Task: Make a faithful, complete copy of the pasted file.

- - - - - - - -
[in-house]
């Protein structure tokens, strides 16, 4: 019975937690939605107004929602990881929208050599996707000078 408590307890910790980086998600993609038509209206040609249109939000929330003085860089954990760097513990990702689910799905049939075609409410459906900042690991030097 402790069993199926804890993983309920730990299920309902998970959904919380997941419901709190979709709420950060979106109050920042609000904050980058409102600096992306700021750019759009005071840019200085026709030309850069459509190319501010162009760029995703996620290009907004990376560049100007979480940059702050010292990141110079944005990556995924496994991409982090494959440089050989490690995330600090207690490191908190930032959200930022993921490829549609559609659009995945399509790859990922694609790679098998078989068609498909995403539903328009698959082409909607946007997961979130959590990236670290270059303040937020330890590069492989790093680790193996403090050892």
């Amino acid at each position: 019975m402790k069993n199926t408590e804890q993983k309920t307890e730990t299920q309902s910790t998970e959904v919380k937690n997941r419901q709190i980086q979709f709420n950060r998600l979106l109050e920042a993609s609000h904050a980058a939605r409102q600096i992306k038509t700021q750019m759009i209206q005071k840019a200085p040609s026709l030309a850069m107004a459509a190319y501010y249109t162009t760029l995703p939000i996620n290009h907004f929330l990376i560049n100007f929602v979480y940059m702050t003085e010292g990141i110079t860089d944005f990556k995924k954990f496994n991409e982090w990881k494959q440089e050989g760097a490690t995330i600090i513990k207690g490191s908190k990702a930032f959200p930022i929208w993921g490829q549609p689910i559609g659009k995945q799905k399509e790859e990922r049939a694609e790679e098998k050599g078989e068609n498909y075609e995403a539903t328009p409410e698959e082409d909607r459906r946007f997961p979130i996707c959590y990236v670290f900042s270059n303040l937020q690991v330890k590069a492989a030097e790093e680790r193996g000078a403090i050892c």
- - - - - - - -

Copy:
[in-house]
């Protein structure tokens, strides 16, 4: 019975937690939605107004929602990881929208050599996707000078 408590307890910790980086998600993609038509209206040609249109939000929330003085860089954990760097513990990702689910799905049939075609409410459906900042690991030097 402790069993199926804890993983309920730990299920309902998970959904919380997941419901709190979709709420950060979106109050920042609000904050980058409102600096992306700021750019759009005071840019200085026709030309850069459509190319501010162009760029995703996620290009907004990376560049100007979480940059702050010292990141110079944005990556995924496994991409982090494959440089050989490690995330600090207690490191908190930032959200930022993921490829549609559609659009995945399509790859990922694609790679098998078989068609498909995403539903328009698959082409909607946007997961979130959590990236670290270059303040937020330890590069492989790093680790193996403090050892």
């Amino acid at each position: 019975m402790k069993n199926t408590e804890q993983k309920t307890e730990t299920q309902s910790t998970e959904v919380k937690n997941r419901q709190i980086q979709f709420n950060r998600l979106l109050e920042a993609s609000h904050a980058a939605r409102q600096i992306k038509t700021q750019m759009i209206q005071k840019a200085p040609s026709l030309a850069m107004a459509a190319y501010y249109t162009t760029l995703p939000i996620n290009h907004f929330l990376i560049n100007f929602v979480y940059m702050t003085e010292g990141i110079t860089d944005f990556k995924k954990f496994n991409e982090w990881k494959q440089e050989g760097a490690t995330i600090i513990k207690g490191s908190k990702a930032f959200p930022i929208w993921g490829q549609p689910i559609g659009k995945q799905k399509e790859e990922r049939a694609e790679e098998k050599g078989e068609n498909y075609e995403a539903t328009p409410e698959e082409d909607r459906r946007f997961p979130i996707c959590y990236v670290f900042s270059n303040l937020q690991v330890k590069a492989a030097e790093e680790r193996g000078a403090i050892c």